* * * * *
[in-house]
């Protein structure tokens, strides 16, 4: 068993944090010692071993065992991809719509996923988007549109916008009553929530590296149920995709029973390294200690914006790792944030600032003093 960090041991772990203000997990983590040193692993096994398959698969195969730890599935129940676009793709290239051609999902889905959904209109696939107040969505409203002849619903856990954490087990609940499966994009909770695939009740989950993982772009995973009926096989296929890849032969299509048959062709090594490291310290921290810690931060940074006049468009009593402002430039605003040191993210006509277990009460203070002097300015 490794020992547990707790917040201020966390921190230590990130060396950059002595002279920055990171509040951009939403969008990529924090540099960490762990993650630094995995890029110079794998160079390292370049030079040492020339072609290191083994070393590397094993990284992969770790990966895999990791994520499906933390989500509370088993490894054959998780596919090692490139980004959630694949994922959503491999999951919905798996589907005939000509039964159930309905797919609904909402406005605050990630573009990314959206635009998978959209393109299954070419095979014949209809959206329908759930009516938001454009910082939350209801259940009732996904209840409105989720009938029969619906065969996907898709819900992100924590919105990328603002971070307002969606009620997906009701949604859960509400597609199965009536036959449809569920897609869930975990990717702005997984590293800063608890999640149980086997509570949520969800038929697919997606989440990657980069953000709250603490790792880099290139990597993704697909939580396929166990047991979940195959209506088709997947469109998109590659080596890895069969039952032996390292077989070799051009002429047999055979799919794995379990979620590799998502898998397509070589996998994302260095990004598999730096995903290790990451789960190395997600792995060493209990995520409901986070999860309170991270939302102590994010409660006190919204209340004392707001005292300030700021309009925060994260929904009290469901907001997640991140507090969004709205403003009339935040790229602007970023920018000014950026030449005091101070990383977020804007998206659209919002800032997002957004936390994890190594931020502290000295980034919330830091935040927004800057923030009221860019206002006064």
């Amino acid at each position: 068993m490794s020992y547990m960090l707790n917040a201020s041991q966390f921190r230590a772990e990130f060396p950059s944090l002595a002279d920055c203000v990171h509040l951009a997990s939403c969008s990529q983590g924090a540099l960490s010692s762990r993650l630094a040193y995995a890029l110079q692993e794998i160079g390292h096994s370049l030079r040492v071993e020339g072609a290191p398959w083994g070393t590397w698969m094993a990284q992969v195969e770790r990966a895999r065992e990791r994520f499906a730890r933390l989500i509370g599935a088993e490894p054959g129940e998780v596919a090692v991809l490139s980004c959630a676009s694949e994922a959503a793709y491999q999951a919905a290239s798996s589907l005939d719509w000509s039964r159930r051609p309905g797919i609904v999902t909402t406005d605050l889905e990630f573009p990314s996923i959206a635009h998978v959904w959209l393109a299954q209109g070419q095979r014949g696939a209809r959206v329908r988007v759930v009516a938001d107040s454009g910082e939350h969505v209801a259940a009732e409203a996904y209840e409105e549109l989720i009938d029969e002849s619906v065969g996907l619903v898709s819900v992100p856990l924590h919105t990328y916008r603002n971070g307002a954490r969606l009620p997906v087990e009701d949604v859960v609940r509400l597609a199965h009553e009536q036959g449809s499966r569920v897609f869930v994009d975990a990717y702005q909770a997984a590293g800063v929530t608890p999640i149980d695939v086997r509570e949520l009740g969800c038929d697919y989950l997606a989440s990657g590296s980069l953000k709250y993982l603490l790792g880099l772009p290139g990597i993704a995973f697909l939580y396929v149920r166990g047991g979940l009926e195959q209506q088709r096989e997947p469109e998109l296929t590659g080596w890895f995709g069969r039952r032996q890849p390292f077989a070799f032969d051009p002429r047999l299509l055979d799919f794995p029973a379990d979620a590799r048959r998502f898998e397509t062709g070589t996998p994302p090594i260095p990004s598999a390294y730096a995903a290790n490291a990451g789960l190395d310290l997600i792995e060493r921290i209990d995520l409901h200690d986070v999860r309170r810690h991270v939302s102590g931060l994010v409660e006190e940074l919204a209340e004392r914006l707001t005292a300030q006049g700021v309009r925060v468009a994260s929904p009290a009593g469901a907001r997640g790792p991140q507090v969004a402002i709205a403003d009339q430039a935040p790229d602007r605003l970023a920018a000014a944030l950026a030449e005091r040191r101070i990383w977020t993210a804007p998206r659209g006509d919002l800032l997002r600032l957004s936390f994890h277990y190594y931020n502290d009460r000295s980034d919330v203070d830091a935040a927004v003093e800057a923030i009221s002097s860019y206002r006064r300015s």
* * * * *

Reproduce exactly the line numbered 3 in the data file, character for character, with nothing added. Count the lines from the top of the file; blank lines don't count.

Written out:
């Amino acid at each position: 068993m490794s020992y547990m960090l707790n917040a201020s041991q966390f921190r230590a772990e990130f060396p950059s944090l002595a002279d920055c203000v990171h509040l951009a997990s939403c969008s990529q983590g924090a540099l960490s010692s762990r993650l630094a040193y995995a890029l110079q692993e794998i160079g390292h096994s370049l030079r040492v071993e020339g072609a290191p398959w083994g070393t590397w698969m094993a990284q992969v195969e770790r990966a895999r065992e990791r994520f499906a730890r933390l989500i509370g599935a088993e490894p054959g129940e998780v596919a090692v991809l490139s980004c959630a676009s694949e994922a959503a793709y491999q999951a919905a290239s798996s589907l005939d719509w000509s039964r159930r051609p309905g797919i609904v999902t909402t406005d605050l889905e990630f573009p990314s996923i959206a635009h998978v959904w959209l393109a299954q209109g070419q095979r014949g696939a209809r959206v329908r988007v759930v009516a938001d107040s454009g910082e939350h969505v209801a259940a009732e409203a996904y209840e409105e549109l989720i009938d029969e002849s619906v065969g996907l619903v898709s819900v992100p856990l924590h919105t990328y916008r603002n971070g307002a954490r969606l009620p997906v087990e009701d949604v859960v609940r509400l597609a199965h009553e009536q036959g449809s499966r569920v897609f869930v994009d975990a990717y702005q909770a997984a590293g800063v929530t608890p999640i149980d695939v086997r509570e949520l009740g969800c038929d697919y989950l997606a989440s990657g590296s980069l953000k709250y993982l603490l790792g880099l772009p290139g990597i993704a995973f697909l939580y396929v149920r166990g047991g979940l009926e195959q209506q088709r096989e997947p469109e998109l296929t590659g080596w890895f995709g069969r039952r032996q890849p390292f077989a070799f032969d051009p002429r047999l299509l055979d799919f794995p029973a379990d979620a590799r048959r998502f898998e397509t062709g070589t996998p994302p090594i260095p990004s598999a390294y730096a995903a290790n490291a990451g789960l190395d310290l997600i792995e060493r921290i209990d995520l409901h200690d986070v999860r309170r810690h991270v939302s102590g931060l994010v409660e006190e940074l919204a209340e004392r914006l707001t005292a300030q006049g700021v309009r925060v468009a994260s929904p009290a009593g469901a907001r997640g790792p991140q507090v969004a402002i709205a403003d009339q430039a935040p790229d602007r605003l970023a920018a000014a944030l950026a030449e005091r040191r101070i990383w977020t993210a804007p998206r659209g006509d919002l800032l997002r600032l957004s936390f994890h277990y190594y931020n502290d009460r000295s980034d919330v203070d830091a935040a927004v003093e800057a923030i009221s002097s860019y206002r006064r300015s």